Getting old …
I love this song by Paul Simon…
My favorite thing about the song is the perspective it puts on the process of aging.
I’ve been thinking about getting older – mainly because my body keeps shouting at me in unfamiliar ways. I look in the mirror in the morning and there are wrinkles that didn’t used to be there (and I’ve always felt I got good genes – I know I’m lucky to only be dealing with them now). My hair has changed in good (I have waves!) and not so good (where did all the hair go? there’s another grey hair!) ways. These are annoying but not super distressing signs.
When I was younger I used to listen to older people complain about getting old and think, “but this is what happens … we are all going to do it. Why complain about it? Why not embrace it for the new experiences it brings?”
I’ll tell you why we don’t embrace it – and it isn’t because we don’t like grey hair. It’s because it hurts! Do you remember when you could just get out of bed in the morning and feel good? You enjoyed that stretch and how your body felt refreshed and ready for the day? I realized recently that experience is so rare as to be non-existent for me. Every morning I gingerly take those first few steps and my hips and feet shout “OWWW!” at me. A cursory search of google tells me that this is actually a very common symptom of good old aging.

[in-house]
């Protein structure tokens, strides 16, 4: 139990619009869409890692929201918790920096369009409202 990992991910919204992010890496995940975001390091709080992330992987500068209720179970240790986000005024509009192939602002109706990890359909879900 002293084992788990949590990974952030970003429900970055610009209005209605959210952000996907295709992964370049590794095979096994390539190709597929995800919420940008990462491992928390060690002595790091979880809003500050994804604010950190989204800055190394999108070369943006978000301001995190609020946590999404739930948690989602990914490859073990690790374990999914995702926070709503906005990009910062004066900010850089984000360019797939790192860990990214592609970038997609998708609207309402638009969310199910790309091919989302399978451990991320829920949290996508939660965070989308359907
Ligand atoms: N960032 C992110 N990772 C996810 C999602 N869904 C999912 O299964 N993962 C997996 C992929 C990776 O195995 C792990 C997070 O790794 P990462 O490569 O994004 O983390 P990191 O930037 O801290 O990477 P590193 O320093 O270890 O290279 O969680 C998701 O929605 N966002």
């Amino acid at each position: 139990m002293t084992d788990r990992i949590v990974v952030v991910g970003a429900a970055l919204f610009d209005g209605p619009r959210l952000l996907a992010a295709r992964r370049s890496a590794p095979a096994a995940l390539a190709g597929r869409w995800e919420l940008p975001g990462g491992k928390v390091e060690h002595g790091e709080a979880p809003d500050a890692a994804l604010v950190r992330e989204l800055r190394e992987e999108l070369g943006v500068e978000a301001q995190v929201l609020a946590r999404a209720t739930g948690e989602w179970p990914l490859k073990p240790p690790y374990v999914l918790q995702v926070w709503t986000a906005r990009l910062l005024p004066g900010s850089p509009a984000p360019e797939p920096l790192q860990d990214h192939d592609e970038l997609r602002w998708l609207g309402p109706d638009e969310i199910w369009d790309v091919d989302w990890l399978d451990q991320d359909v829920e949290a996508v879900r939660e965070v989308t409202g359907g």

How about those days when you could cavalierly reach for something with no thought? I remember the first time I reached under the bed and pulled something in my neck and went around in pain for days – and I was still in my 30s.
I yearn for the days when I could see – everything up close is just a blur now. Maybe it wouldn’t be such a big deal if I didn’t like to read so much, but I’m constantly dealing with putting my glasses on or taking them off or coping with less than stellar vision from contact lenses. This is not a fun part of aging for me.
And memory … I’ve prided myself on having a good one but I wonder. My genes are iffy in this realm and I can only hope that people will be kind if I start repeating myself. I already find the experience of not being able to spit out the right word a little too familiar for comfort. I hope it is just a symptom of stress and not something more ominous!
I think about my younger me and want to shake my head a little – I didn’t know what was coming or I might have been a little less sanguine. Still, I’m realizing that complaining isn’t going to make the experience better – I’m pretty sure all the emotional angst I might feel isn’t going to bring back my younger skin. So, I resolve to age gracefully (with a minimum of complaining) and be proactive about taking care of the body I have – particularly in terms of moving and stretching and strengthening.
I particularly like this quote from Robert Muller (1923-2010) who said:
“My physical body may be less efficient and less beautiful in old age. But God has given me an enormous compensation: my mind is richer, my Soul is broader, and my wisdom is at a peak. I am so happy with the riches of my advanced peak age that, contrary to Faust, I would not wish to return to youth.”(The Miracle, Joy, and Art of Living)
Life goals indeed!